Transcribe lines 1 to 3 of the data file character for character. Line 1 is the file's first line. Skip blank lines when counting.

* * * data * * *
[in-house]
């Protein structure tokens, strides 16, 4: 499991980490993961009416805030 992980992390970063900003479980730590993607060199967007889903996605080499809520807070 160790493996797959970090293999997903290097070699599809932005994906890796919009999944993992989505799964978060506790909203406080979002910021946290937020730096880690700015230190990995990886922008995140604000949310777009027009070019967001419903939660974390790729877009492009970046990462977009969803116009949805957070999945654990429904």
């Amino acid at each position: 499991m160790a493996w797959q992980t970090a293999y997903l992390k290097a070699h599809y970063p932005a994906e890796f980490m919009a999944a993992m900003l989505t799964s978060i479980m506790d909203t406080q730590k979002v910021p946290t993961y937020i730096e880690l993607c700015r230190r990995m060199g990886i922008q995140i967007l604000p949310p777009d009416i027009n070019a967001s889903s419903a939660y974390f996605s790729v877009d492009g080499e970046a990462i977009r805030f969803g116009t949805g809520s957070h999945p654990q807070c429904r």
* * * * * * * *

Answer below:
[in-house]
């Protein structure tokens, strides 16, 4: 499991980490993961009416805030 992980992390970063900003479980730590993607060199967007889903996605080499809520807070 160790493996797959970090293999997903290097070699599809932005994906890796919009999944993992989505799964978060506790909203406080979002910021946290937020730096880690700015230190990995990886922008995140604000949310777009027009070019967001419903939660974390790729877009492009970046990462977009969803116009949805957070999945654990429904």
């Amino acid at each position: 499991m160790a493996w797959q992980t970090a293999y997903l992390k290097a070699h599809y970063p932005a994906e890796f980490m919009a999944a993992m900003l989505t799964s978060i479980m506790d909203t406080q730590k979002v910021p946290t993961y937020i730096e880690l993607c700015r230190r990995m060199g990886i922008q995140i967007l604000p949310p777009d009416i027009n070019a967001s889903s419903a939660y974390f996605s790729v877009d492009g080499e970046a990462i977009r805030f969803g116009t949805g809520s957070h999945p654990q807070c429904r």